How to Size Batteriesby Clayton Yuetter
Nearly all renewable energy systems rely on a battery to provide power when the natural energy being harvested is not sufficient to keep the system running effectively; this can be exemplified by a photoelectric cell on a cloudy day. Determining the appropriate size of battery required for the setup is essential to keep it functioning properly. The system may not be able to keep it fully charged if the battery is too large, and if it is too small, it will not be able to support the load required of it.
Determine how much energy will be consumed from the system each day. Add up the loads that are drawing energy, such as appliances and electronics. You may have to refer to each product's manual or call the manufacturer for this task. The final total should be given in Watt-hours.
Determine the number of days of autonomy you intend to have for the unit, or in other words, how many days you want the battery to be able to run the system without being charged. For example, a solar system cannot recharge its battery on cloudy days. Multiply the number of days of autonomy by your Watt-hours per day results.
Decide on the depth of discharge, or DoD you want for your battery. The DoD is a percentage of how much you will allow the battery to discharge in comparison to full capacity. The more you let a battery discharge, the shorter its life will be. Change this percentage into a decimal and divide it by the results in Step 2.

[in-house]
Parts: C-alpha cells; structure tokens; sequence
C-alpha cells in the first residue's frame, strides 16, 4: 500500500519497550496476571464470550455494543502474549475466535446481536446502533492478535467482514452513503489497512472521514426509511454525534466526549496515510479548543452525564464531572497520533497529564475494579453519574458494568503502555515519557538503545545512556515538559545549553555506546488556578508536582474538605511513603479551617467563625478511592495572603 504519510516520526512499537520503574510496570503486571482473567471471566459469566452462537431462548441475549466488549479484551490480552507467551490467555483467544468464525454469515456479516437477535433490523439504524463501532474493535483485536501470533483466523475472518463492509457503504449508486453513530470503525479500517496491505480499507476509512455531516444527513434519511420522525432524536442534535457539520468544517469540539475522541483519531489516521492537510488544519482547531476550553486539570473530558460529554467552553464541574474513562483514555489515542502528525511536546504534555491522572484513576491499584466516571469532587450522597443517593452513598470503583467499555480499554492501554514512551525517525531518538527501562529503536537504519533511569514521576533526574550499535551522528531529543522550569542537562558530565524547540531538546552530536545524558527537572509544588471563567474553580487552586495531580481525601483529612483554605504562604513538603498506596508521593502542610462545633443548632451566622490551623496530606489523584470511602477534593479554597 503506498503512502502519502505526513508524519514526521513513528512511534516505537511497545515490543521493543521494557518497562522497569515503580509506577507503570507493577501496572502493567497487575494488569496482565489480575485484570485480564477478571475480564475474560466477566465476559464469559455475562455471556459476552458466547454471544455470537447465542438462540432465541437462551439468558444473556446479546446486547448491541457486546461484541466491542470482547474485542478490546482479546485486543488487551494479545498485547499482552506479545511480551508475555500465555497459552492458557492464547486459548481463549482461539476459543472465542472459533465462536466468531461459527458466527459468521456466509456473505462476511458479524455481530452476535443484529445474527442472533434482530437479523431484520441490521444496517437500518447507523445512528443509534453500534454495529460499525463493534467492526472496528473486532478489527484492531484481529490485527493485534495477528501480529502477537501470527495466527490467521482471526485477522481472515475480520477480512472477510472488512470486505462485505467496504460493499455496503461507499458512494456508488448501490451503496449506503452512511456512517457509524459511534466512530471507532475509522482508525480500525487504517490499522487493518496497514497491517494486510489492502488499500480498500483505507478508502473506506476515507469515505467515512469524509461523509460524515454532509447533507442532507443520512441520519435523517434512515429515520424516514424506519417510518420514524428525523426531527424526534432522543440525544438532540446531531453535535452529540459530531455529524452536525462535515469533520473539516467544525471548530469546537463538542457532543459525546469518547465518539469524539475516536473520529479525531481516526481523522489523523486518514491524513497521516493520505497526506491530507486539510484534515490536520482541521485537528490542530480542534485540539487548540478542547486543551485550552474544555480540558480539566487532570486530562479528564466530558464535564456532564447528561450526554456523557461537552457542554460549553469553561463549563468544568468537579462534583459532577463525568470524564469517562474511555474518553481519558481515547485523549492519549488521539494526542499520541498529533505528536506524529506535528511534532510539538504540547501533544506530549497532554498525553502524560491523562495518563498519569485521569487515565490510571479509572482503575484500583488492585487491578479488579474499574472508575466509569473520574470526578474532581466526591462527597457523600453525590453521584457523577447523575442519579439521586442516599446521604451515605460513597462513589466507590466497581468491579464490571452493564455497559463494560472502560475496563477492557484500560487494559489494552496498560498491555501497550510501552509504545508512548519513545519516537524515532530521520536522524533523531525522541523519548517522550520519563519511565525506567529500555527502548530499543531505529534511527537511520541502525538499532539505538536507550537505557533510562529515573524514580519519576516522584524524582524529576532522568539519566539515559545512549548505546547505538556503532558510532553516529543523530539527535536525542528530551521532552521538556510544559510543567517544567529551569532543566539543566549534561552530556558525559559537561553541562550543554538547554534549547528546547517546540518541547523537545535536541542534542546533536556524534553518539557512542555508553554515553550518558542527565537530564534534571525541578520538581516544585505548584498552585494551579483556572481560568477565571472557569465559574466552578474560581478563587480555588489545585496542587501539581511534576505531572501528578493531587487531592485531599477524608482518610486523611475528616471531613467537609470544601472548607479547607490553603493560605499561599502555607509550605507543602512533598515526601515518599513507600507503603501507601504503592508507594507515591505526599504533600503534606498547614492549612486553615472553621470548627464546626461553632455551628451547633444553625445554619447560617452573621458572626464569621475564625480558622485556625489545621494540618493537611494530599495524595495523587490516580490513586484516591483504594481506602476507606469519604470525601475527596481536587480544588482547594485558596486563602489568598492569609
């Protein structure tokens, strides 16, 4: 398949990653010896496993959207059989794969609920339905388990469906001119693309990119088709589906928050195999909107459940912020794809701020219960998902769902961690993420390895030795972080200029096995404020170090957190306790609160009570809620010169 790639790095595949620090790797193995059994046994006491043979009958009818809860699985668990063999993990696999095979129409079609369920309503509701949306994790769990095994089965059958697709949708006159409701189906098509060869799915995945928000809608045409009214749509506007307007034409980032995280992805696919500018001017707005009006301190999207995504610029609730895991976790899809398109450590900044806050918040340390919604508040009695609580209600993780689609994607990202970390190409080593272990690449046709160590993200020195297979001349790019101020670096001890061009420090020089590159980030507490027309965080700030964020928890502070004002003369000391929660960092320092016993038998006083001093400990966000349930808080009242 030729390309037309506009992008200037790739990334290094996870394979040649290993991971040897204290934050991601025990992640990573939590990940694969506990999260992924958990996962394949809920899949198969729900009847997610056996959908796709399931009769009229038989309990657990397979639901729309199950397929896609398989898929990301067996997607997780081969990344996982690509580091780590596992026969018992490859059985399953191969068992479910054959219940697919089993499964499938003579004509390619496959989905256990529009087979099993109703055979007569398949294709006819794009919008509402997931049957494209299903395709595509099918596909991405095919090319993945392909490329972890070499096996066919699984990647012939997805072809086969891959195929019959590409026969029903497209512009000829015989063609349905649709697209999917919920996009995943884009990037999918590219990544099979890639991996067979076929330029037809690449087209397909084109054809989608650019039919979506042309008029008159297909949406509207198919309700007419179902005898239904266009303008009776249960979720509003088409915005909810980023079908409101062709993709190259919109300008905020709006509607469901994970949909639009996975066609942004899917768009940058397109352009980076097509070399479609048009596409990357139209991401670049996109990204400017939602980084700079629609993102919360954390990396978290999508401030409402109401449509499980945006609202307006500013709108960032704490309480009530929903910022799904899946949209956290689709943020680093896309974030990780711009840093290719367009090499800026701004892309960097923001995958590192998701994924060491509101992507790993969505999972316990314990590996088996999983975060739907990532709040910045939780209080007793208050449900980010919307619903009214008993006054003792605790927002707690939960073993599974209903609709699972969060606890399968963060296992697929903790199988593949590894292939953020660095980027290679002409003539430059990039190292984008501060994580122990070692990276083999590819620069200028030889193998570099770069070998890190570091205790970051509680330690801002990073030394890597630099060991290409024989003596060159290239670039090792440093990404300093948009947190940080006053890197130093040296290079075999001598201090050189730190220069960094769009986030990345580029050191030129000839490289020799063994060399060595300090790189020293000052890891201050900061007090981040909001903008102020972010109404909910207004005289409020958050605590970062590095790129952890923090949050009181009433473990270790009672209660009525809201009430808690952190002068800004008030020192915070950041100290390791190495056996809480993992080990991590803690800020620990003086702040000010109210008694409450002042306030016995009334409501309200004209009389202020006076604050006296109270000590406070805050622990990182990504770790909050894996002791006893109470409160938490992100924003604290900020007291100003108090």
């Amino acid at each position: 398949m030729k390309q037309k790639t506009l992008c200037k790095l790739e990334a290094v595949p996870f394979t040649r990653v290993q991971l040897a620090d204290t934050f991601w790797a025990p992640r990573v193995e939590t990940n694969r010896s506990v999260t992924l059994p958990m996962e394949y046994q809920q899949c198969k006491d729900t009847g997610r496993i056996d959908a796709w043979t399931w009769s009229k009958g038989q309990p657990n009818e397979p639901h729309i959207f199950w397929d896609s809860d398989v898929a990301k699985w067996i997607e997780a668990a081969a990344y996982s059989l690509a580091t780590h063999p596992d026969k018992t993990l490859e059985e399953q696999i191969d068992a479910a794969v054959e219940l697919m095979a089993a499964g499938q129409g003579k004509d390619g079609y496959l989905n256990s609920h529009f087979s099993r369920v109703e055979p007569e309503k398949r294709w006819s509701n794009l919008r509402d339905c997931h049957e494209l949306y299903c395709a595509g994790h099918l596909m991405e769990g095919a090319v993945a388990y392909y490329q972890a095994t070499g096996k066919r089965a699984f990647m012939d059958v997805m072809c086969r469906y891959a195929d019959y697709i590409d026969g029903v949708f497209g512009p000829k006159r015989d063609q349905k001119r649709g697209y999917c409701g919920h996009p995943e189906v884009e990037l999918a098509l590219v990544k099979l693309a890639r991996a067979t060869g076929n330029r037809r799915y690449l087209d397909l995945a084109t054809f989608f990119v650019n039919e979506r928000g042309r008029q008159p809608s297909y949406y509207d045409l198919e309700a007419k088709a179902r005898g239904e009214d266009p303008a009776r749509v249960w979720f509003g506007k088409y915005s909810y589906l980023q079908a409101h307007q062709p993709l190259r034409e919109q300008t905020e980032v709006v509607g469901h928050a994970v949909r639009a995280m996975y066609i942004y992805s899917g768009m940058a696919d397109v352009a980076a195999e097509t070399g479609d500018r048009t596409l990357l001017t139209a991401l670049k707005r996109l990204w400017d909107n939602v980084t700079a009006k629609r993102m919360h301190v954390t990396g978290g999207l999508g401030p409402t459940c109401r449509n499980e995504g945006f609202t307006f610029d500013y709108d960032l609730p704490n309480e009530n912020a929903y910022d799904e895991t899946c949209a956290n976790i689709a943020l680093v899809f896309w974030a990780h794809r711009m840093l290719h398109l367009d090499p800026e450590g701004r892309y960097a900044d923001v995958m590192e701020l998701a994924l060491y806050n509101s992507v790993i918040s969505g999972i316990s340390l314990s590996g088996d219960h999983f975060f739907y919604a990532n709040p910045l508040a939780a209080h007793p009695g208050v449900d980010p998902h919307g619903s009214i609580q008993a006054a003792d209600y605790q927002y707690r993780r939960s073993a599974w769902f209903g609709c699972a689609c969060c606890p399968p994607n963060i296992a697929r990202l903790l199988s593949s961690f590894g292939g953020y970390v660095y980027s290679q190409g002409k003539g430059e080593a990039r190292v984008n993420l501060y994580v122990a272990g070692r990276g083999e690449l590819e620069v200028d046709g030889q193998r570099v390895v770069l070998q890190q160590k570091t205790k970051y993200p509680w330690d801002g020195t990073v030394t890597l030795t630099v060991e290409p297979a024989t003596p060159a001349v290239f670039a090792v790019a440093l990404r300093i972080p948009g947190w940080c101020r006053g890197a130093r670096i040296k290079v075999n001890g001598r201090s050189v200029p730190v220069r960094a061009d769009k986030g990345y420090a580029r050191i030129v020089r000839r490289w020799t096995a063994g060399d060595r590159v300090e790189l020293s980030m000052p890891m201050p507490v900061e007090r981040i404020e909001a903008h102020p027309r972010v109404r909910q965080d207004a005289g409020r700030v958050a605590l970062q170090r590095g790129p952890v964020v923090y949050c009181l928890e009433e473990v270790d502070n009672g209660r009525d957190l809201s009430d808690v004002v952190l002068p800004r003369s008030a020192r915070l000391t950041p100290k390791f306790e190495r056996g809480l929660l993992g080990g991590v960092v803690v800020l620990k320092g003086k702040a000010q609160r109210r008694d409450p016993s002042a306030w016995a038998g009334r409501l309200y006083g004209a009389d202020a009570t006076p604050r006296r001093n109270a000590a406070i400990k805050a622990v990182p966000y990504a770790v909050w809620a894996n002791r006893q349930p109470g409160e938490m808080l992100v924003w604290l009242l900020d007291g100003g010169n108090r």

Find the minimum Watts per hour capacity of the battery. To do this, determine the lowest average temperature the battery will experience in its environment and look up its temperature factor on a battery temperature chart. Multiply this factor from the results of Step 3.
Divide the results from Step 4 by the system's voltage. The system's voltage is generally 12V, 24V or 48V. If you are unsure, contact the manufacturer or contractor who installed your energy system. The final result, expressed in Amp-hours, is the minimum required capacity for your battery.
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